Archives for posts with tag: Native Americans

Gods+Without+MenI can see why my cover of Gods Without Men sports a blurb from David ‘Cloud Atlas’ Mitchell, both men have crafted novels made up of interlocking stories spanning generations, although Hari Kunzru has joined his stories more conventionally than Mitchell did in Cloud Atlas. All Kunzru’s action is linked by his focal Mojave desert setting, characters from earlier time frames appear decades later and plot points from decades past set up those of the future.

When Gods Without Men opened with a twisted fable from a time when animals were men, about Coyote cooking crystal in an RV in the desert, I knew I was in for a ride. A book so damn cool it hurts.

The story of Jaz and Lisa and their autistic young son, Raj, is what anchors Kunzru’s novel. Their plight is so incredibly, viscerally painful to read. Raj doesn’t speak at all, doesn’t express love and throws violent temper tantrums. It’s left Jaz and Lisa’s marriage in ruins. Their lives are hard enough, between taking care of Raj, and conflict between Jaz’s Indian immigrant family and white, Jewish Lisa, when Raj disappears near the desert rock formation known as the Pinnacles. Somewhat curiously in tandem to Raj’s disappearance is Jaz’s work on Wall Street, right before the global financial crisis in 2008, helping to develop a mysterious predictive trading model.

At the same time British rock star Nicky escapes to the desert to take drugs and have a bit of a mental breakdown, his life briefly intersecting with Jaz’s.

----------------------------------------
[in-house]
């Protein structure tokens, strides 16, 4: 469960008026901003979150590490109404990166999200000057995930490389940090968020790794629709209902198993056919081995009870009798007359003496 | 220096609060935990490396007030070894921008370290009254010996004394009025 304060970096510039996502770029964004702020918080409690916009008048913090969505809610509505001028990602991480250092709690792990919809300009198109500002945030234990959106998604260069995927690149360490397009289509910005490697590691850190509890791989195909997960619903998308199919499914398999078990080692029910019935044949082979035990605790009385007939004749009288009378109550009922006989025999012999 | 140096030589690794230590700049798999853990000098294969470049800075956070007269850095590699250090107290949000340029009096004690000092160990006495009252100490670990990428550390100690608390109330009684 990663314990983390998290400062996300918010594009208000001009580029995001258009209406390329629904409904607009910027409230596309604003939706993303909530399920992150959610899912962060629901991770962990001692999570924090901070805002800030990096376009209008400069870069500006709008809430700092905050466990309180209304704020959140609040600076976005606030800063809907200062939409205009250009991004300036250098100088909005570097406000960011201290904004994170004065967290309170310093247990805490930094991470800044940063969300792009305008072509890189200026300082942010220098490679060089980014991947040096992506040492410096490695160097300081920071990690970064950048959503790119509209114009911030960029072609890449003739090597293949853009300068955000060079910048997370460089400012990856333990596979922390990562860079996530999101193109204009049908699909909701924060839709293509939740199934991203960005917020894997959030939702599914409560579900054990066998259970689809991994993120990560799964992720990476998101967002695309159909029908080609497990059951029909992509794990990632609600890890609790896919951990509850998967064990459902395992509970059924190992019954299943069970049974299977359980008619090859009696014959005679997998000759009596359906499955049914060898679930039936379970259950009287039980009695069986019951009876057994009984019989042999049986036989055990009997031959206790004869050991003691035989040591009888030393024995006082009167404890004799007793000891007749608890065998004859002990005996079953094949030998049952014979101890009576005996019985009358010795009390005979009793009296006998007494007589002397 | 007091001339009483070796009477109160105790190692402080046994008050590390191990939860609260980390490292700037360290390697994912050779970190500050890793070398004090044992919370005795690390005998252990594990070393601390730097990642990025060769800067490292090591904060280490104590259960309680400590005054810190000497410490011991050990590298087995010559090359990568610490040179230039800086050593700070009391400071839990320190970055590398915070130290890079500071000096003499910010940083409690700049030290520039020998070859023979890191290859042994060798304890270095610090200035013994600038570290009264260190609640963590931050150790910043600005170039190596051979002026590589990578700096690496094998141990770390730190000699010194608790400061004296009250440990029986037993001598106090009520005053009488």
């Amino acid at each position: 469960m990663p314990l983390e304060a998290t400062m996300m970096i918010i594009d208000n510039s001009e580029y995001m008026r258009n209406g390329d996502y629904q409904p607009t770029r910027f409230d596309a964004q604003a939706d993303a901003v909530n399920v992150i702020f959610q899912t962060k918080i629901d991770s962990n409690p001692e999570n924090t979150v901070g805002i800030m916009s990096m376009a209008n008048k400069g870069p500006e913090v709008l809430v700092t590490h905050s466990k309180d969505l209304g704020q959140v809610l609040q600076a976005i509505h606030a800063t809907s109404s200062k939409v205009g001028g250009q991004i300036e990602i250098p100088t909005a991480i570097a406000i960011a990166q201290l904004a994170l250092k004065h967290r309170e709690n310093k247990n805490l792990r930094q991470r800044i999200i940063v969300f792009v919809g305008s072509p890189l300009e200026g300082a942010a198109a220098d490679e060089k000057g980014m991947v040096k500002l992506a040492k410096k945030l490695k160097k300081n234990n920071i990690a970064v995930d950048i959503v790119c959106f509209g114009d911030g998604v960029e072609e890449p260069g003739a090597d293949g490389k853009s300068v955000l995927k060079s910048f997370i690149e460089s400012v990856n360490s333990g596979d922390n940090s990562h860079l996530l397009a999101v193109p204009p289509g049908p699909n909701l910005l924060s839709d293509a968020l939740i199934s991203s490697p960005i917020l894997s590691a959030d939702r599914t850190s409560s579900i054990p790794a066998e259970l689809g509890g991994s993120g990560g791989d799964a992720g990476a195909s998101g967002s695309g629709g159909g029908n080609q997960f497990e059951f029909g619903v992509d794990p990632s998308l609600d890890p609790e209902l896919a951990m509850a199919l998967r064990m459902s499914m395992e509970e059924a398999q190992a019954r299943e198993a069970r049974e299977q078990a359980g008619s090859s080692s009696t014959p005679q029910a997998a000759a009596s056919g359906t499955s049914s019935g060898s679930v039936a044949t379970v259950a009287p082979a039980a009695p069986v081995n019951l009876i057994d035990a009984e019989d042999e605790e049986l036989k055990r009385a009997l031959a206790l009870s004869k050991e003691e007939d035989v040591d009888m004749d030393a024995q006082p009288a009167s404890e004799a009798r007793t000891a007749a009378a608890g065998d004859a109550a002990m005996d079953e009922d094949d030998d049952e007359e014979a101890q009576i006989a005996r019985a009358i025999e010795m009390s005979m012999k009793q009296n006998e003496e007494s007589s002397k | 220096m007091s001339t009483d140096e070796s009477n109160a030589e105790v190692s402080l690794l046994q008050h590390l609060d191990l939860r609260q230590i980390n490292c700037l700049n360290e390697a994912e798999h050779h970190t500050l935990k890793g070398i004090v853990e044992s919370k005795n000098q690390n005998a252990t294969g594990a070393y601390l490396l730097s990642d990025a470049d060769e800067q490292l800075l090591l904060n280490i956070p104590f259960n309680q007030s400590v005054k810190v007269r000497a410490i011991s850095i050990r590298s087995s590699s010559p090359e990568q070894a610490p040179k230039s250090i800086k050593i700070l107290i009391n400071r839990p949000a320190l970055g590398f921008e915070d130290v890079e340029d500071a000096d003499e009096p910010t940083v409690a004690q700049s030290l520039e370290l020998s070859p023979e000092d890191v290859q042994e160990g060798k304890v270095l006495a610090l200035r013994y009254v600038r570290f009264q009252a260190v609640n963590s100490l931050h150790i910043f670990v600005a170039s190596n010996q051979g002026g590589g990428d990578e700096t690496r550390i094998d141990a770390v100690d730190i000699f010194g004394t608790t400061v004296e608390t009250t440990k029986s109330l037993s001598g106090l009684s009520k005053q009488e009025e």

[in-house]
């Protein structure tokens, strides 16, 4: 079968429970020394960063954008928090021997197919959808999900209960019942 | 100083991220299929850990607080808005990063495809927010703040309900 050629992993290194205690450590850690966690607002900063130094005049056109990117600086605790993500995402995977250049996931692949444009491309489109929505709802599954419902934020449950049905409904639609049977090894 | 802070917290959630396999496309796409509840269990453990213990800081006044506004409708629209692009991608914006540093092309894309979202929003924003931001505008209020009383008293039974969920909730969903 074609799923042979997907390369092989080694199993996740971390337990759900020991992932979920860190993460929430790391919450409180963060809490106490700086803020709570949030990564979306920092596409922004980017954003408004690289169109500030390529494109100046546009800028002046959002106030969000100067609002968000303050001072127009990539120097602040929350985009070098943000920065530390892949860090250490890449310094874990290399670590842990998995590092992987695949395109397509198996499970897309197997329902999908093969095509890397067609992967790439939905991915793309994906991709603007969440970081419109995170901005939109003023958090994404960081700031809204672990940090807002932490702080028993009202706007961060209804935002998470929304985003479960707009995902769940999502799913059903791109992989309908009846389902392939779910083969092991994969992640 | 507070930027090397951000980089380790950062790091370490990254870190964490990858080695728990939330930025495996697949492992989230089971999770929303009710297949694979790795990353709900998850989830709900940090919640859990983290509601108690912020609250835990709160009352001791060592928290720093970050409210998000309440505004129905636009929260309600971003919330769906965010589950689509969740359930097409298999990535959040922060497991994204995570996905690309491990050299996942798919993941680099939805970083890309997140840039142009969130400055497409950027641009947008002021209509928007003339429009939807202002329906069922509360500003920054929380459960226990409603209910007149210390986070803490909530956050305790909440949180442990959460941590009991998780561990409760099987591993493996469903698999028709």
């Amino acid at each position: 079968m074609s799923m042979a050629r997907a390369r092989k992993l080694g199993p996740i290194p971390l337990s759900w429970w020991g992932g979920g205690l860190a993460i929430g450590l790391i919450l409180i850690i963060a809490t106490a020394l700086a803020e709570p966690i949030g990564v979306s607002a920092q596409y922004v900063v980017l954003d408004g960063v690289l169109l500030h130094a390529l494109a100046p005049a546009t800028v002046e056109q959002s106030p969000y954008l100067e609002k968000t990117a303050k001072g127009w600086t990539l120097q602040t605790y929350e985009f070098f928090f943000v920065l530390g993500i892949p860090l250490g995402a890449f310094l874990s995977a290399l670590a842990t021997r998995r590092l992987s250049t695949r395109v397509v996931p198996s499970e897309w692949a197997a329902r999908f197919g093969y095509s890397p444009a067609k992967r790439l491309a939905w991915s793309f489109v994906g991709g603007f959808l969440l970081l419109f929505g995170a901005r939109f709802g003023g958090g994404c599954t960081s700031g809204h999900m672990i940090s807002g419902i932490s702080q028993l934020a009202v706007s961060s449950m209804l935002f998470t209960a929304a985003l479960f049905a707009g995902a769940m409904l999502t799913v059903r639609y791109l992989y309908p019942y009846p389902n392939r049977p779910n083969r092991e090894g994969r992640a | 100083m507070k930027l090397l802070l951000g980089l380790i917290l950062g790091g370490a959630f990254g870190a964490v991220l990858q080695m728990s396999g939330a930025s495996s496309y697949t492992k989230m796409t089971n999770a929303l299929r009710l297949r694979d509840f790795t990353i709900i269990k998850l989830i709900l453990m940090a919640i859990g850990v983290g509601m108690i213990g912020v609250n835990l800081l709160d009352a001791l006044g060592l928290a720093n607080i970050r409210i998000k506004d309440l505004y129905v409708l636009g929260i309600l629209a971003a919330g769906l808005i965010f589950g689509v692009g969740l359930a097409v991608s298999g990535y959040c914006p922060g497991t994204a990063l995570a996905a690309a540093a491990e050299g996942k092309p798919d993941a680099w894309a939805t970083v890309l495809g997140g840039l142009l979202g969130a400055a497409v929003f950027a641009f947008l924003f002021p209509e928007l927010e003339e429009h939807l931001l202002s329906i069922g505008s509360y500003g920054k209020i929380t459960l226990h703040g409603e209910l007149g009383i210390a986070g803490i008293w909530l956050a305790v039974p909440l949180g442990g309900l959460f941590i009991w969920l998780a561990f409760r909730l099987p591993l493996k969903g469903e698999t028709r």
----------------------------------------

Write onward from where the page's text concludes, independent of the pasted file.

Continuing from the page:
And Iraqi teenager Laila is recruited to take part in a training exercise for the military, preparing American troops for the war in Iraq. In one of the very rare moments of humour, a soldier dressed as an Iraqi insurgent who has lost his dishdasha wears a Little Mermaid beach towel wrapped around his waist instead.

There are appearances by Spanish Conquistadors. Deighton and his wife Eliza turn up in the 1920s Mojave collecting Native American tales, language and history.

In the fifties, sixties and seventies the desert near the Pinnacle Rocks is home to an alien-worshipping cult, whose members are dedicated to assisting the Ashtar Galactic Command. This was a favourite of mine; I always get a kick out of reading about the unusual. Kunzru gives us an alien spin on the counterculture, hippy vibe of the 1960s and seventies.

Gods Without Men is the kind of book where questions are left unanswered, leaving this reader unsettled, and several of the characters unhinged. I guess I was left unsatisfied at the end. Kunzru builds to a crescendo, then nothingness. I’m not naive enough to that a novel like Gods Without Men will finish neatly or happily. It deals with the mystical, the alien and the inexplicable. Many scenes feature a strange glowing boy but this is no science fiction. Kunzru has no obligation to provide answers, no need for logic.